Body mass index (BMI) and waist circumference are well known risk factors for cardiovascular diseases (CVD), but a new study reported in the European Journal of Cardiovascular Prevention and Rehabilitation (a journal of the European Society of Cardiology) today (7 December) now concludes that these risk factors, when accurately measured by trained staff, can actually predict the risk of fatal and non-fatal disease. The findings, which emerged from a large prospective study of more than 20,000 Dutch men and women aged 20-65 years begun in 1993, show that the associations of BMI and waist circumference with heart disease are equally strong, and explain one half of all fatal and one quarter of non-fatal CVD in those who are overweight and obese.
Studies which have so far established the association between BMI and waist circumference as risk factors for heart disease have, say the investigators, been based on self-reported data, and these measures frequently underestimate the true prevalence of obesity. For a true estimation of the association, accurate "anthropometric" measurements are necessary. And this is what the present study did. The Monitoring Project on Risk Factors for Chronic Diseases (MORGEN) of the National Institute for Public Health and the Environment in the Netherlands professionally measured between 1993 and 1997 both BMI and waist circumference (as well as other variables) in a cohort of 20,500 men and women. And then all subjects in the study were linked to hospital discharge and national cause-of-death records - with only 556 lost to follow-up.
BMI measurements were defined according to WHO recommendations in three categories: normal as 18.5-24.9 kg/m2; overweight as 25-29.9 kg/m2; and obese as 30 kg/m2 or more. Similarly, waist circumference measurements in men were defined as normal (< 94 cm), overweight (94-101.9 cm) and abdominally obese (>102 cm); in women these measures were < 80 cm, 80-87.9 cm, and >88 cm respectively.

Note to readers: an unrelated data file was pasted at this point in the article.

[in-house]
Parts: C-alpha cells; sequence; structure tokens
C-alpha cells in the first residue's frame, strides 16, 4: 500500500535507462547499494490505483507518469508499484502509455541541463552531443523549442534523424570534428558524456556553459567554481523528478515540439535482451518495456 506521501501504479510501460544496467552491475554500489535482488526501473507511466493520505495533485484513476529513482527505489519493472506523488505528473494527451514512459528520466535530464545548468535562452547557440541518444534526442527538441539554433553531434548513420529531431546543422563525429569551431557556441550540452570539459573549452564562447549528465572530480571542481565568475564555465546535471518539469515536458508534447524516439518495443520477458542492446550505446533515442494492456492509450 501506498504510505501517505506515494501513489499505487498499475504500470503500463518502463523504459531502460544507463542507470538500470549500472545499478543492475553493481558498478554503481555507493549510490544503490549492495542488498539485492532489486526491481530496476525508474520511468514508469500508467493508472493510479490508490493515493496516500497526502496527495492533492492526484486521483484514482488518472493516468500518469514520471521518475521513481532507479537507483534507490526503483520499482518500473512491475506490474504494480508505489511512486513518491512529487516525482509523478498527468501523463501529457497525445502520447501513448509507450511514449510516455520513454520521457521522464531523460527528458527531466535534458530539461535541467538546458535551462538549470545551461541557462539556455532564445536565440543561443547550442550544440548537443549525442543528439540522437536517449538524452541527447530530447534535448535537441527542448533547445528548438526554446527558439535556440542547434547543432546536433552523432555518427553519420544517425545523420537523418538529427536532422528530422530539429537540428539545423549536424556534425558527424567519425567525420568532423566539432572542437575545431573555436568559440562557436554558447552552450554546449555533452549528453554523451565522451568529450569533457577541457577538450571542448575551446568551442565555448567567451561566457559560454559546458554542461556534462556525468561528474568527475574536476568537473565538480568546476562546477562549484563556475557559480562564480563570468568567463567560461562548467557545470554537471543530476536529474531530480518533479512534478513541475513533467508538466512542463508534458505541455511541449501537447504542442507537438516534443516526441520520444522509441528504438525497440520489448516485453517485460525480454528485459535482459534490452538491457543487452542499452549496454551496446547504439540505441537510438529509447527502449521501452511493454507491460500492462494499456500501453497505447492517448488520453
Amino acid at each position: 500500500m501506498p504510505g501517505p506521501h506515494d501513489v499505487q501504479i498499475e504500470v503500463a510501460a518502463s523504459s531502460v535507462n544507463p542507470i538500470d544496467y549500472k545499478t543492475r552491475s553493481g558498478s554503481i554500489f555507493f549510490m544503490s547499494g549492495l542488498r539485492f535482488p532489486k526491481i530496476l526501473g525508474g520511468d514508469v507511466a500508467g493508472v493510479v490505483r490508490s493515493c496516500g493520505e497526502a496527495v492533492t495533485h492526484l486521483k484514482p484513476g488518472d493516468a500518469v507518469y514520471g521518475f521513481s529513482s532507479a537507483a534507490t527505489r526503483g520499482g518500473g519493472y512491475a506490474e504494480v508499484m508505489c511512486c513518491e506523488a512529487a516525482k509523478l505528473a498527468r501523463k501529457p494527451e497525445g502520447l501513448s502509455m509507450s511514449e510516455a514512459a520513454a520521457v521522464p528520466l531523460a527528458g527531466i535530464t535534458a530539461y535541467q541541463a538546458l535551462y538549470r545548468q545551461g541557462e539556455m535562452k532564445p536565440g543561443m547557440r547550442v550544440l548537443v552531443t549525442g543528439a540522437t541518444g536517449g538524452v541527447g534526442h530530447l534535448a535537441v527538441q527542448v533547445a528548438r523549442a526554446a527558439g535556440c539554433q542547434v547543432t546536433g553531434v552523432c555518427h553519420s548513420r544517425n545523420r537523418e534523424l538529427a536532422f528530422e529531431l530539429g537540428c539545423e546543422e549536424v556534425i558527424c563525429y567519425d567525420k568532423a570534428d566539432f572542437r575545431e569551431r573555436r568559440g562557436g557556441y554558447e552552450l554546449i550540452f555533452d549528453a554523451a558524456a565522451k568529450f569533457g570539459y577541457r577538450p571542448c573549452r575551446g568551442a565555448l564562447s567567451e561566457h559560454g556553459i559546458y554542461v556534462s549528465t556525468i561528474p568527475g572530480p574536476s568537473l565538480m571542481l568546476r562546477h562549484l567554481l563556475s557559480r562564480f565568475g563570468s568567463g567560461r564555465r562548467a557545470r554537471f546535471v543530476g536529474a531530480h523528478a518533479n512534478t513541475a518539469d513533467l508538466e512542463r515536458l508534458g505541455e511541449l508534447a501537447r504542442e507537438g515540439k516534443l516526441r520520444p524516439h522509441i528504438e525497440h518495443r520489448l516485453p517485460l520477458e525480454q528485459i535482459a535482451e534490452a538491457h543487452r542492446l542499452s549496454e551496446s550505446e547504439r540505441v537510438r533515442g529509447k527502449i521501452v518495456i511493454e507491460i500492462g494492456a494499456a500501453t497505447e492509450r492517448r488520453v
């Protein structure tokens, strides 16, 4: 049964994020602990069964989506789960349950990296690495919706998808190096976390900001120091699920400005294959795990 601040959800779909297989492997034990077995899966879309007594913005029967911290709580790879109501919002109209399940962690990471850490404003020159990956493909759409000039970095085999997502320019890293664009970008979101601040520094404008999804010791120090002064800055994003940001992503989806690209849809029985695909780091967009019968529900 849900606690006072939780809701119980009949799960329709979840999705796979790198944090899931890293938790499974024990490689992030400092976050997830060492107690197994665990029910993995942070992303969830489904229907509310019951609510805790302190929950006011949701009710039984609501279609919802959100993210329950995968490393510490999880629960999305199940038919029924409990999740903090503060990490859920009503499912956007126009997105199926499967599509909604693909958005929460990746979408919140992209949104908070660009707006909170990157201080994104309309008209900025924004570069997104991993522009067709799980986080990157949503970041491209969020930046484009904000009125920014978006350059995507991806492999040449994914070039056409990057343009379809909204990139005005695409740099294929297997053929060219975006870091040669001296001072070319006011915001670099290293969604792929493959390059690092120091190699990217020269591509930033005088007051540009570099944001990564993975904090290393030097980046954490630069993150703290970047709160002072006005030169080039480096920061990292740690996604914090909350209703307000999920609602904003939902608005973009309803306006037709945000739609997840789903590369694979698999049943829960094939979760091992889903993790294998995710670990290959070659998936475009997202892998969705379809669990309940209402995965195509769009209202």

When age-adjusted BMI and waist circumference measurements were correlated with hospital records and cause-of-death statistics, results showed that in those categorised as overweight and obese around one half (53%) of all fatal CVD and one quarter (25-30%) of all non-fatal CVD were ascribed to the fact that the individual was overweight or obese.
The study also found that the overall risk of a first non-fatal CVD was ten times higher than that of fatal CVD.
Commenting on the public health implications of the study, principal investigator Ineke van Dis from the Netherlands Heart Foundation said: "Throughout Western Europe - as in the Netherlands - there has been a decline in cardiovascular mortality in recent years, which is reflected in a prevalence shift from mortality to morbidity. What this study shows is the substantial effect which overweight and obesity have on cardiovascular disease, whether fatal or non-fatal. In the near future the impact of obesity on the burden of heart disease will be even greater.
For consumer groups and our national heart foundations, these findings underline the need for policies and activities to prevent overweight in the general population. And I think that general practitioners and cardiologists can do even more to tackle these problems, especially in obese patients under 65 years, as highlighted in this study."
Extrapolating their study results to the general population, the investigators calculated (based on a population prevalence of overweight and obesity of 46%) that one third of all fatal CVD cases (and one in seven non-fatal cases) can be ascribed to overweight and obesity.